By Susan Brinkmann, OCDS
Scientists in Oregon have produced the first creature with genetic material from three parents, a technique they hope to use one day to prevent children from inheriting servere genetic diseases from their parents.
The research, which was published in the journal, Nature, was conducted at the Oregon National Primate Research Center involved transplanting mitochondrial DNA from the egg of one macaque monkey into another. The modified eggs were then fertilized and the embyros implanted in a surrogate monkey.
Four live births occurred and tests showed that none of the monkeys had any trace of the original mitochondrial DNA, only the transplanted material, suggesting that the process was successful.
“We consider it a big achievement,” said Dr. Shoukhrat Mitalipov, who led the research. “Anything we study and achieve in non-human primates can be translated much more easily to humans.”
The procedure could be used for women who are at risk of passing along a mitochondrial disease. Although more than 99 per cent of a cell’s DNA is carried in the nucleus, a small amount resides in the mitochondria — tiny energy-producing structures inherited from the mother — and it is mutations in this mitochondrial DNA that can cause disease.
Mitochondrial diseases range from mild conditions to more severe defects that can trigger severe brain, heart, muscle and liver conditions, as well as cancer, diabetes, blindness and deafness.
A woman could have her eggs modified by replacing her faulty mitochondria with healthy DNA from an egg donor. The “new” egg would then be fertilized by her partner’s sperm and implanted in her womb.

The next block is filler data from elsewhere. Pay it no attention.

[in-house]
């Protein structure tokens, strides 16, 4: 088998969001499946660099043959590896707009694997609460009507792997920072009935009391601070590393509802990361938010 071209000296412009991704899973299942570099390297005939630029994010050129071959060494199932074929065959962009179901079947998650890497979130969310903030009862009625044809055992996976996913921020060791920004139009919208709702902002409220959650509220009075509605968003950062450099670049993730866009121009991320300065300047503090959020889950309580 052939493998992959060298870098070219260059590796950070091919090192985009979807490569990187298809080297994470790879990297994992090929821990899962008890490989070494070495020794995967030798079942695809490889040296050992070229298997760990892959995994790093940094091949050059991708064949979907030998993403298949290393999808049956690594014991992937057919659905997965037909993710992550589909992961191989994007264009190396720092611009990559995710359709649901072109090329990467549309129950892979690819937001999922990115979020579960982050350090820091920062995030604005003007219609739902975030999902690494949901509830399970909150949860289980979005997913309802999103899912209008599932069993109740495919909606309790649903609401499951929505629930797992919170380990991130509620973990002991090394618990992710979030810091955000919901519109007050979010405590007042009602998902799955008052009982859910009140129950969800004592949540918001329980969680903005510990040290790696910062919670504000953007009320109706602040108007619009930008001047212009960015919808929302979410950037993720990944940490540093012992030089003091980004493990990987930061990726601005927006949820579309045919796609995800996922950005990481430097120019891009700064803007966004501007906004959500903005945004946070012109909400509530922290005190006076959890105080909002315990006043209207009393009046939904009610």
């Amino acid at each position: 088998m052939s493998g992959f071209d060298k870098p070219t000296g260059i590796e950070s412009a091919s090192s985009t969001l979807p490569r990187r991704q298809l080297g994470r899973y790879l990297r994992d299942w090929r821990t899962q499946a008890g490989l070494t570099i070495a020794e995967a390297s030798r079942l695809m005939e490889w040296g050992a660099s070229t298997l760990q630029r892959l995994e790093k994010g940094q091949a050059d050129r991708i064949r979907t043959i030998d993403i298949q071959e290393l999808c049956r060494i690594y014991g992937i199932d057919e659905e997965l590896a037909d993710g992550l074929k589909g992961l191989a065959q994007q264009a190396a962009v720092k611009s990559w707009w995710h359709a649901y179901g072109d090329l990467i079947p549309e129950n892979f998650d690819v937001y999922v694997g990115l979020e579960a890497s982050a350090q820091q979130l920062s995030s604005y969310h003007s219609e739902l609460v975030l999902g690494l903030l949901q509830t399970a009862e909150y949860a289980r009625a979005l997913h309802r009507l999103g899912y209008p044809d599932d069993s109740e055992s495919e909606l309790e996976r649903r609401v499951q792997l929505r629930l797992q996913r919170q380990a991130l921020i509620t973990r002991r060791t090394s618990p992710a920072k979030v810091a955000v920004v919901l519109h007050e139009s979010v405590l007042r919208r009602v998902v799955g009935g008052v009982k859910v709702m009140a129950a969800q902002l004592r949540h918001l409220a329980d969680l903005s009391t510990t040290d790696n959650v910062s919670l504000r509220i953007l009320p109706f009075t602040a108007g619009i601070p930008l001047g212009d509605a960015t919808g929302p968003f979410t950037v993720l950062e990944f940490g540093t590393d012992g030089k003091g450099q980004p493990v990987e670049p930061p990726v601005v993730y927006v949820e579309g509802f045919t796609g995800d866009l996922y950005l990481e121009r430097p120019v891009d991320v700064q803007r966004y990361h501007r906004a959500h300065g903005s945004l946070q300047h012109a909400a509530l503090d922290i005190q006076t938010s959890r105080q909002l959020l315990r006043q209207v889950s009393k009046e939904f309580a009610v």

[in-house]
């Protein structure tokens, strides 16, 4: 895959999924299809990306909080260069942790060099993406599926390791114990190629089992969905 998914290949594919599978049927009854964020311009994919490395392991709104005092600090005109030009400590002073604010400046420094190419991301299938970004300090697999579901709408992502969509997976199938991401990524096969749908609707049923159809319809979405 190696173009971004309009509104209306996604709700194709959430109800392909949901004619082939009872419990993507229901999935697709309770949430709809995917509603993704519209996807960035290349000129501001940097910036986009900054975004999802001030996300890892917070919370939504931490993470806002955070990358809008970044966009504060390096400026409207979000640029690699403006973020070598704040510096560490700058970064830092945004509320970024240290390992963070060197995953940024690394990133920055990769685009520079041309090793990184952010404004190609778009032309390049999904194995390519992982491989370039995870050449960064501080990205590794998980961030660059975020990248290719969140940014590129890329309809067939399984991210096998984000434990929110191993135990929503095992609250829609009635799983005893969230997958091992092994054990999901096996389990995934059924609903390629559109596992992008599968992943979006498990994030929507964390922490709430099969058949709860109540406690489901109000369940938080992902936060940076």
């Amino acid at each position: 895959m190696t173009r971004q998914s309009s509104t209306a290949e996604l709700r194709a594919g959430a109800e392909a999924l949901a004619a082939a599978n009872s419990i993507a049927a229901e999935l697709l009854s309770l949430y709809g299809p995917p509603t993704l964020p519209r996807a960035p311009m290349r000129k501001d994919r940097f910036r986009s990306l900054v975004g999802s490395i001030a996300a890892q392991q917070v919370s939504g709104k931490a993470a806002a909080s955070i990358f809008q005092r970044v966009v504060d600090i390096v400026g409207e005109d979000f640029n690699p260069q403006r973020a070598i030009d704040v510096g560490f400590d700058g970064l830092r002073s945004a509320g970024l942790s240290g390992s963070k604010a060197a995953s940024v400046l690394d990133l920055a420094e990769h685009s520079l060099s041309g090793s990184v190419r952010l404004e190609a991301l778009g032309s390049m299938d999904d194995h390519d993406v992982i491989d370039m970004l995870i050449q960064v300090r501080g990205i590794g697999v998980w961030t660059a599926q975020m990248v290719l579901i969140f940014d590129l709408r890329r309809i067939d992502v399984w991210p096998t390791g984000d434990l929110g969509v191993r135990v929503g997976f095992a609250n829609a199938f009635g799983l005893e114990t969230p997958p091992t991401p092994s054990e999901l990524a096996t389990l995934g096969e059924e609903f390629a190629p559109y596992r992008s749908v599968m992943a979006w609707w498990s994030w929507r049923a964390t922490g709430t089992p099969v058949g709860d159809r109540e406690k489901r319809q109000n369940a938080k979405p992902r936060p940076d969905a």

Dr. Mitalipov believes the technology can be applied “pretty quickly” in humans, and is planning to apply to an internal ethics board and the US Food and Drug Adminstration for permission to try it with human eggs.
Clinical use will have to wait for the results of experiments with humans and follow-up studies on the health of the four monkeys. “It may take a few more years,” he said.
The technique is controversial for a variety of reasons. The children it creates would inherit genetic material from three parents. While the mother and father would contribute most of their child’s DNA, a small amount would come from a second woman donating healthy mitochondria. These new genes would then be passed to successive generations.
British scientists at Newcastle University are also experimenting with this procedure. However, the Human Fertilization and Embryology Act (HFEA), which was passed by British lawmakers last year, allows such experimentation on embryos but forbids them to be implanted into a womb. This provision is meant to protect society from the results of macabre experimentation with cloning, human-animal hybrids, etc.
In the U.S., federal money cannot be used for experiments on embryos deliberately created for research but could be supported with private or state funds. The US Food and Drug Administration (FDA) would have to approve any use to create babies and a current ban on procedures that genetically modify embryos blocks clinical applications.
In the 1987 document, Donum Vitae, the Church teaches that in vitro fertilization, the process by which these embryos are created, is illicit because it opposes the dignity of procreation and the conjugal union, and because it treats the human embryo as a product of technology rather than what it is – a gift from God.
The Church also points out that genetic engineering of this type objectively deprives a human being of his or her proper perfection and establishes the domination of technology over the origin and destiny of the person. These procedures, especially those that introduce a third parent into the mix, deprive children of their relationship with their parents and can hinder the maturing of their personal identity. It can damage personal relationships families as well as have repercussions on civil society.
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